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Robust Bootstrap for Location and Scale

Assume the location model (2) with unknown scale, and let Tn and Sn be defined by (4) and (5). Under mild assumptions (see Maronna and Yohai, 1981) we have

 (32)

where N2 denotes a normal distribution in , and the asymptotic variance-covariance matrix is

 (33)

where

 (34)

 (35)

and . Let the weights and be defined as

Similarly define and for . We have

To simplify the notation call

and

 (36)

The motivation for theorem 5 below is as follows. We have the identity

 (37)

Rearranging the terms after a Taylor expansion around we get

 (38)

where

and is a point between and . Equation (37) motivates our bootstrap, and (38) suggests the correction needed to account for the use of fixed weights. As before, we can complete our argument by proving that the sequence of matrices converges almost surely to a non-singular matrix. The necessary regularity conditions for this proof are very restrictive. The next theorem is the location-scale extension of theorem 4.

Theorem 5   Assume that (32) and (33) to (35) hold, and that , with .
1.
Let be defined by (36). Then

where

 (39)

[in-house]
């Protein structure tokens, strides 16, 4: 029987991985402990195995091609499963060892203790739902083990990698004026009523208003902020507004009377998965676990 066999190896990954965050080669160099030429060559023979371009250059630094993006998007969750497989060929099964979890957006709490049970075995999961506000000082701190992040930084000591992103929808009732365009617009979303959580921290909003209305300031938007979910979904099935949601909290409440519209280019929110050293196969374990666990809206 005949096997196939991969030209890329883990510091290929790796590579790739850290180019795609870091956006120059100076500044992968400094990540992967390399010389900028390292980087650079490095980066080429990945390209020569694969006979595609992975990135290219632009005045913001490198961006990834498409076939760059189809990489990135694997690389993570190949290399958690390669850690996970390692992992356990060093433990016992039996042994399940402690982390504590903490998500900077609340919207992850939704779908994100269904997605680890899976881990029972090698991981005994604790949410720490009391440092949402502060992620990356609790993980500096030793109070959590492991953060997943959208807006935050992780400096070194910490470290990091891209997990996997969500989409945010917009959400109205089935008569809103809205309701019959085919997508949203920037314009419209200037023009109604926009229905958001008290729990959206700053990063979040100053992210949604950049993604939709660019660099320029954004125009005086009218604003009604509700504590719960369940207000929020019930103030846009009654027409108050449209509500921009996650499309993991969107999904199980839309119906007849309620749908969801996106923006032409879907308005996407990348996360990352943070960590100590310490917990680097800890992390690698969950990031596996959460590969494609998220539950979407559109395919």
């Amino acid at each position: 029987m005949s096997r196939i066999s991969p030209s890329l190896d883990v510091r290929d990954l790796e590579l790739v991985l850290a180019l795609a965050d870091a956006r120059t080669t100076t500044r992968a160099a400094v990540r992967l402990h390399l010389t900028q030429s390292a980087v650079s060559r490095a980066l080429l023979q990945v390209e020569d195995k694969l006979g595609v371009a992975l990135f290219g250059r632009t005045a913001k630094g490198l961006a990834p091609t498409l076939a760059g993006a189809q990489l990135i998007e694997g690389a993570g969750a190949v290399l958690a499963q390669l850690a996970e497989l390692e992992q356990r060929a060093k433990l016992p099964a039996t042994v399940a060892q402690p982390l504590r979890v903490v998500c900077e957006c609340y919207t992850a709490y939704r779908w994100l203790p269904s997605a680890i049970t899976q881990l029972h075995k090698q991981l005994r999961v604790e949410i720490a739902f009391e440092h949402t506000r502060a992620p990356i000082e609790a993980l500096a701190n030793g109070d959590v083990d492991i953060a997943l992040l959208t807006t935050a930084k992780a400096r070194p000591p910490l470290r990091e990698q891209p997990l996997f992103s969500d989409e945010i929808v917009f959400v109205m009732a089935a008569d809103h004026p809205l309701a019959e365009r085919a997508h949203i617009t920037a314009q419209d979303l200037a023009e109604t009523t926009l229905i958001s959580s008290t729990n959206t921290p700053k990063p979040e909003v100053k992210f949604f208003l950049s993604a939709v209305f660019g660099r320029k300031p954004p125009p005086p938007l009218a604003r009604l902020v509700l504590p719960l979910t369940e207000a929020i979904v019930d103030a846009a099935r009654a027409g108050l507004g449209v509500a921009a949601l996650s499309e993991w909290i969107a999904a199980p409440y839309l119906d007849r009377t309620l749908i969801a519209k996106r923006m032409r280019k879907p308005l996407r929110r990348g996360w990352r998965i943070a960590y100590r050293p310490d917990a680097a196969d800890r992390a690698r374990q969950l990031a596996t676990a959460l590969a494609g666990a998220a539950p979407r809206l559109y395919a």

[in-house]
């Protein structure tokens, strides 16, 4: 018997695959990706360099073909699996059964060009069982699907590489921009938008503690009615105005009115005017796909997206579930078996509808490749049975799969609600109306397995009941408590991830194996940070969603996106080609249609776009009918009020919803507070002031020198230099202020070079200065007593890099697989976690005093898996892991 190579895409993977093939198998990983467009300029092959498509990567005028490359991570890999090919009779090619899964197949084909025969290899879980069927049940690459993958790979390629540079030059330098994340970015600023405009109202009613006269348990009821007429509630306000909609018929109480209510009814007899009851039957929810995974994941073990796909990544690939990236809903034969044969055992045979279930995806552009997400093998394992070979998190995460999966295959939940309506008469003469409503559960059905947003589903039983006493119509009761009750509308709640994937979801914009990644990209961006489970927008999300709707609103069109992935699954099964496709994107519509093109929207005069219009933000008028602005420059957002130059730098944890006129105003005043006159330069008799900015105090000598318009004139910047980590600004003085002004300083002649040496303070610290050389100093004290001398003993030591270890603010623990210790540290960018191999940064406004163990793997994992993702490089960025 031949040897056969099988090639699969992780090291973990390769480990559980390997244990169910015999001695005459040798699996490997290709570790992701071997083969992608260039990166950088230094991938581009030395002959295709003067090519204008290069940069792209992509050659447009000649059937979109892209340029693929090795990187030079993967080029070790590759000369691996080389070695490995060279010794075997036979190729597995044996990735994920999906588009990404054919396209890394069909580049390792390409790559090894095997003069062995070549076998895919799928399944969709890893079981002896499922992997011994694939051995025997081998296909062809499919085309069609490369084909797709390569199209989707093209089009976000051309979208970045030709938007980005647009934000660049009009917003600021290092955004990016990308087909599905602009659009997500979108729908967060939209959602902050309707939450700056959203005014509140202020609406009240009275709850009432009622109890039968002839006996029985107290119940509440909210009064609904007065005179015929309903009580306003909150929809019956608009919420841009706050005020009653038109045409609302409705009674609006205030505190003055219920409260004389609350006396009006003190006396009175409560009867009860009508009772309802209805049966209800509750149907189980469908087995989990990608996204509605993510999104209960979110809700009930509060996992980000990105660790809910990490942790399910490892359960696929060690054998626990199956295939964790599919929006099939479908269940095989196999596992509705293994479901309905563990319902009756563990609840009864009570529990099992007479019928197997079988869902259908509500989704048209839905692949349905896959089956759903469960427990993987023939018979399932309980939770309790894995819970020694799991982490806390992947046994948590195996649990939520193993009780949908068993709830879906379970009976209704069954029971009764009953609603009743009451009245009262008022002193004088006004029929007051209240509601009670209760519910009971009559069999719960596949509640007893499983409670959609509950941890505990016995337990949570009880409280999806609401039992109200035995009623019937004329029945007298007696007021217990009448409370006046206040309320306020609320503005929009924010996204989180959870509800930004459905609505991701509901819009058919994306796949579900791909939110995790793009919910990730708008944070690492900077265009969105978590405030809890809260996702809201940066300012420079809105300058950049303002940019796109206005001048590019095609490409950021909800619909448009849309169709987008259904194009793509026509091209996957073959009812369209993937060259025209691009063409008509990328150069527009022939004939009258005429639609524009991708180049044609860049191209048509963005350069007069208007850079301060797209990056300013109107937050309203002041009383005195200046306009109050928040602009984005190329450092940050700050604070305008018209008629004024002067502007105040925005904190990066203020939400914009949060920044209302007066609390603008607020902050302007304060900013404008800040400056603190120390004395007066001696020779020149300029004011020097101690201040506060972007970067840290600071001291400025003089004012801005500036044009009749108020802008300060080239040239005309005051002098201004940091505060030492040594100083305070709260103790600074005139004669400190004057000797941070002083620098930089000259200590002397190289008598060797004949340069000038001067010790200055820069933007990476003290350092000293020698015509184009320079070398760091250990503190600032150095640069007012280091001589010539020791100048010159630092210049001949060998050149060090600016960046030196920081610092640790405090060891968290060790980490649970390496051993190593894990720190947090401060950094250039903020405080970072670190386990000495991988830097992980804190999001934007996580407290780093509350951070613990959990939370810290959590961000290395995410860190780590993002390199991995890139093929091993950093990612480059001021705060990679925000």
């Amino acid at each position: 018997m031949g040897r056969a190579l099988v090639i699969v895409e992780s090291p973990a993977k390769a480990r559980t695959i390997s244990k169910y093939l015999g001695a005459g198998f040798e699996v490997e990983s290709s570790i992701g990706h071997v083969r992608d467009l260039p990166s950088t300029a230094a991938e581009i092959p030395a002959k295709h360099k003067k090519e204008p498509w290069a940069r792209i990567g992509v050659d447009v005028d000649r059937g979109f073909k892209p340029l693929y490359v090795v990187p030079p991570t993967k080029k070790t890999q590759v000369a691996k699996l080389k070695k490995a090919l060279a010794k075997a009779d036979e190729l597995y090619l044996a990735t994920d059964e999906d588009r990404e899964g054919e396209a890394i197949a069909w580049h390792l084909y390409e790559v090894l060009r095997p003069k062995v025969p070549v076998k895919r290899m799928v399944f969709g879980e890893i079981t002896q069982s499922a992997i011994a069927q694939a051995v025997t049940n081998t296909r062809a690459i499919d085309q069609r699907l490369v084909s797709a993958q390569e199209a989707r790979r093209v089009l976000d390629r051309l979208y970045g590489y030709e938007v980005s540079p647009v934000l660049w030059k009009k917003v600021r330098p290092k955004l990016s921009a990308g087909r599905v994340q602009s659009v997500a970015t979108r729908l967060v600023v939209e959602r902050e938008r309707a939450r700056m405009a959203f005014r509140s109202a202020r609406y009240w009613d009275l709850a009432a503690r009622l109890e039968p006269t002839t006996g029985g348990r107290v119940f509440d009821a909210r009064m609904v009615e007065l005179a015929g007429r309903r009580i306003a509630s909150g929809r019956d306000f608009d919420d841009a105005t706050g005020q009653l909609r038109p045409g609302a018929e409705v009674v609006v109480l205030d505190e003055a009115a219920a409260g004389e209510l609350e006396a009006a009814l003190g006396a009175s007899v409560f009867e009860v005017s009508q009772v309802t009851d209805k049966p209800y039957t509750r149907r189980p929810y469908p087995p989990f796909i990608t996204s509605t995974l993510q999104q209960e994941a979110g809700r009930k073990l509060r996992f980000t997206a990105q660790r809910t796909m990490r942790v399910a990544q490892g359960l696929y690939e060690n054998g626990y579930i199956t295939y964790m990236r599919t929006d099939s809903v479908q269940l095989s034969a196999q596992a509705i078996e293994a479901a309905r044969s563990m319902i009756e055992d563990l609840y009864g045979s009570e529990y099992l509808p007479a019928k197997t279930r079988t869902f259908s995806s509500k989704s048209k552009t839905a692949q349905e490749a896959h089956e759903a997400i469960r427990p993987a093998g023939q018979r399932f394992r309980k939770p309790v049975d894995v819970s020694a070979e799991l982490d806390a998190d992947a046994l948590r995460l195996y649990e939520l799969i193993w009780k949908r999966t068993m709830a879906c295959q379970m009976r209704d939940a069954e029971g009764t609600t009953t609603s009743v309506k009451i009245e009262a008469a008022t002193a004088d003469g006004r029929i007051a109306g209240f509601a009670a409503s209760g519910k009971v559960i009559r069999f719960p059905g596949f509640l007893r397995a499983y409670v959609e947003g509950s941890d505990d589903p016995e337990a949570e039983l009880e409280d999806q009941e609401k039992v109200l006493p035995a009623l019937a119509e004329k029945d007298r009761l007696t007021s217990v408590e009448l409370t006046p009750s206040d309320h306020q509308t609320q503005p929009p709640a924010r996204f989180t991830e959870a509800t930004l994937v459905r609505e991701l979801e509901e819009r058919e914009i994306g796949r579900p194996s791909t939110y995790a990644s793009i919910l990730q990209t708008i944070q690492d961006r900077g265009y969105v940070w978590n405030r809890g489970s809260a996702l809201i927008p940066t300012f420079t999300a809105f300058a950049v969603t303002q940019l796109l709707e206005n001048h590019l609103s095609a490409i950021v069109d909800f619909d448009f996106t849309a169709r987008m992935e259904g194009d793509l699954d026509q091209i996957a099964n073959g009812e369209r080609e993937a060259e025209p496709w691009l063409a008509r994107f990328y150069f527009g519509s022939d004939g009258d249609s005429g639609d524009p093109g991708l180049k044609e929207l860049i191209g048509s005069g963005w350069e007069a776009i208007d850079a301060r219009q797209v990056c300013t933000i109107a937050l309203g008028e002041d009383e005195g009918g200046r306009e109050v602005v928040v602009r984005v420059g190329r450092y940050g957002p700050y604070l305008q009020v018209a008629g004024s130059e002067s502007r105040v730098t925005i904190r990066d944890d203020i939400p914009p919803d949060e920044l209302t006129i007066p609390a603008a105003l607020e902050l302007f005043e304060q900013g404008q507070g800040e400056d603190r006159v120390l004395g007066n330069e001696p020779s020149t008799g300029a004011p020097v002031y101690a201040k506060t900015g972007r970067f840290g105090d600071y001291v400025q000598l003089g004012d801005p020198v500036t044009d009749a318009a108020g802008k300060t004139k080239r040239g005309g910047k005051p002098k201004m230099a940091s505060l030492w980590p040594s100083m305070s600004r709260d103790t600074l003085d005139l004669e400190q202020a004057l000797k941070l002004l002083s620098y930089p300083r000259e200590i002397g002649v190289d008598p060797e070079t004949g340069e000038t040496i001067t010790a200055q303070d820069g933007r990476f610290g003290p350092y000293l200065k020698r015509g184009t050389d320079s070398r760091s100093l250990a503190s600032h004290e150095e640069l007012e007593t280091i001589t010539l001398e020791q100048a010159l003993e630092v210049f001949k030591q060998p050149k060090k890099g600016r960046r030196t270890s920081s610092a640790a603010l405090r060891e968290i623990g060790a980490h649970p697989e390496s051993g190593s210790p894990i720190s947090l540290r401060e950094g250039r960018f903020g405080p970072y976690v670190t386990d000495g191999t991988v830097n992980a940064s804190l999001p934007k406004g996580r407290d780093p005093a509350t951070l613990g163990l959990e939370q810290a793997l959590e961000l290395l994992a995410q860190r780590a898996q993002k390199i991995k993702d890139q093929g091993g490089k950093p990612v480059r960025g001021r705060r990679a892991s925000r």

and .
2.
There exists a matrix such that

 (40)

where is given by (33) to (35) and is given by (39).
3.
If the functions , , , and are uniformly continuous, then there exists a sequence of matrices such that

where A satisfies (40).

Proof of theorem 5:
1.
The following argument will show that there exists a function , and n independent and identically distributed random vectors , with mean , such that

This representation will allow us to calculate the asymptotic variance-covariance matrix of . By Slutzky's Theorem it will be given by

where denotes the matrix of first derivatives of g at , and is the matrix of variance-covariance of the random vectors . Note that

and

For each define the random vectors as

Their sample mean is

Define by

and note that

Now let . We have , , and . This implies

We have then expressed as a smooth function of means:

It is easy to check that for any with we have

so that

where . From here, part 1 of the theorem follows.
2.
Consider the matrix A such that

where . Note that A is non-singular if and only if D in equation (35) is non-singular. It is easy to see that A satisfies (40).
3.
From Lemma A in page 253 of Serfling (1980) and the assumed regularity conditions we get the result with

where . This finishes the proof of the theorem.
The questions that remain to be answered are:
• Can we bootstrap ?
• When we replace by , is the bootstrap distribution close to the one we want to estimate? This question can be seen as a matter of continuity'' or qualitative robustness of the bootstrap (see Cuevas, et. al., 1993).
The representation

we get from the proof of Part 1 in Theorem 5 together with Theorem 3 positively answer the first question. We are still working on the second question. Empirical results obtained are very encouraging.

Next: Challenges Up: Robust Bootstrap Previous: Robust Bootstrap for Location
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2000-05-29